The main headline for employers from the chancellor’s speech today was the increase in the national living wage and minimum wage rates from April 2023. But, there were several other measures contained in the full autumn statement for 2022 that the chancellor did not expand upon. Personnel Today picks out the things HR and payroll professionals may have missed.
1. No increase to the income tax personal allowance
The income tax personal allowance (the point up to which employees do not pay income tax on their earnings – up to £12,570 per year), higher rate threshold (£50,271-£125,140 per year) and the national insurance contributions upper earnings limit (above which all employees pay a lower rate of NI – £967 per week) were already fixed at until April 2026. However, they will now remain at their respective levels until April 2028.
2. Fixing the lower earnings limit until 2023-24
The lower earnings limit, the level up to which employees do not pay national insurance, will remain at its 2022-23 level for another financial year. It is currently £6,393 per annum, or £123 per week. The upper secondary threshold, apprentices upper secondary threshold, and veteran upper secondary threshold will all stay fixed at £50,270 per annum until April 2028.
3. NHS workforce plan
The government will publish a comprehensive NHS workforce plan, including independently verified workforce forecasts, next year. This will include measures to make the best use of training to get doctors, nurses and allied health professionals into the workforce, as well as increase workforce productivity and retention.
It will also work towards achieving the Ockenden Review recommendation for 2,000 more midwives.
4. New skills reform adviser
Education reform expert Sir Michael Barber has been appointed to advise the chancellor and education secretary on the implementation of adult skills reforms.
The Treasury’s autumn statement 2022 document says: “The government recognises that skills are crucial in driving long-term economic growth and is taking forward major reforms set out in the Skills for Jobs White Paper: delivering T Levels, approving Higher Technical Qualifications, rolling out skills bootcamps, and introducing the Lifelong Learning Entitlement from 2025.”
Commentators have bemoaned the lack of detail around skills reform in the statement.
Ben Willmott, head of public policy at the CIPD, said: “Ensuring young people leave the education system with the skills they need is of course vital, but at least 80% of the 2030 workforce are already in employment. There needs to be a stronger focus on addressing the long-standing obstacles that have held back vocational education and training across the workforce and contributed to rising technical skills shortages.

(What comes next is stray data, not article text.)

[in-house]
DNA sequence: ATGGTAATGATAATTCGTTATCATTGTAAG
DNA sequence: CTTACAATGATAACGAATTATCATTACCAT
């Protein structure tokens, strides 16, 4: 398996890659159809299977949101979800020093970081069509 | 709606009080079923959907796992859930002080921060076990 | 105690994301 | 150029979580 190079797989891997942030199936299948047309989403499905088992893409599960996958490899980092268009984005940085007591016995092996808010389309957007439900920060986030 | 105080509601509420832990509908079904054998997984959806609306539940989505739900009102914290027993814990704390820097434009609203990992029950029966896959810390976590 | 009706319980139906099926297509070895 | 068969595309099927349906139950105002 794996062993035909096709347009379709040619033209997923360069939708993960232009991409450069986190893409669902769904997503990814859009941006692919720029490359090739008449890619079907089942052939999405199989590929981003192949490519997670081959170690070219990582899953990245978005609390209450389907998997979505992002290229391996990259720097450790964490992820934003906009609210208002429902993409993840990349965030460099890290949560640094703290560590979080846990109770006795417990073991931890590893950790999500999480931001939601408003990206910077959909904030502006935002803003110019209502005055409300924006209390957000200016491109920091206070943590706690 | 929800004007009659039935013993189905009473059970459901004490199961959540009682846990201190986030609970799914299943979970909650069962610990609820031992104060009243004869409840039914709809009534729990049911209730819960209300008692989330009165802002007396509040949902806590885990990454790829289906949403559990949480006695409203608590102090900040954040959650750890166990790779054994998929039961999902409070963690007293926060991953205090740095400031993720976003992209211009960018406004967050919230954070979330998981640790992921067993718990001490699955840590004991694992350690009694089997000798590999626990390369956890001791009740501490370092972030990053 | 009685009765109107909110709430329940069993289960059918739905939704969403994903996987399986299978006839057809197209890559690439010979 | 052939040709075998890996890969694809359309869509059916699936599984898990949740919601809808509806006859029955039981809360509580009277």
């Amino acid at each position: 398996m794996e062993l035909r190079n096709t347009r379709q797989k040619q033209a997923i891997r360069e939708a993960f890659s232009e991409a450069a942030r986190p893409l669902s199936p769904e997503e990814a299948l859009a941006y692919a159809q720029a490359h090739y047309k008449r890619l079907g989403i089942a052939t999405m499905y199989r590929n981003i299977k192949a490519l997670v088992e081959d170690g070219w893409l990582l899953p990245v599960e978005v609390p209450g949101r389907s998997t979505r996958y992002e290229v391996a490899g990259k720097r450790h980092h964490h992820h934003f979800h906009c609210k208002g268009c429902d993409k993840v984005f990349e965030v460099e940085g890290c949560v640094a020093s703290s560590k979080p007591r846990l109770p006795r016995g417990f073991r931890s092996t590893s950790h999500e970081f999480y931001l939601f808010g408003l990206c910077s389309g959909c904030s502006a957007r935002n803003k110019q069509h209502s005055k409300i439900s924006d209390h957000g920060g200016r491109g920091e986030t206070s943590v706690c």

“Crucially, urgent action is required to reform the apprenticeship levy which has failed on every measure and will continue to undermine investment in skills and economic recovery without significant reform.
“There is also a need to work with the regions to radically improve local business support services to encourage and enable many more firms, particularly smaller businesses, to invest in the skills, management capability and technology needed to boost productivity.”
Aveek Bhattacharya, research director at the Social Market Foundation, said: “It is encouraging to see the government putting education at the heart of its economic strategy, with the chancellor claiming that ‘being pro-education is being pro-growth’. Yet the sector needs more than warm words to ensure that more people are able to learn, enhance their skills, and fulfil their potential.
“More money for schools is welcome, but the fear is that post-16 and adult education, so often overlooked, will not get the support needed to help people navigate an increasingly choppy labour market.”
Recruitment and Employment Confederation chief executive Neil Carberry said the government should be ready to accept tough feedback when certain strategies were not working, including the apprenticeship levy which was not mentioned in the statement.
“We’ll look forward to working with Sir Michael Barber on a skills system that meets the needs of workers and companies, not just the Treasury. We’ll also be looking for more acknowledgement than we saw today of the vital role of services beyond finance in driving the UK economy,” he said.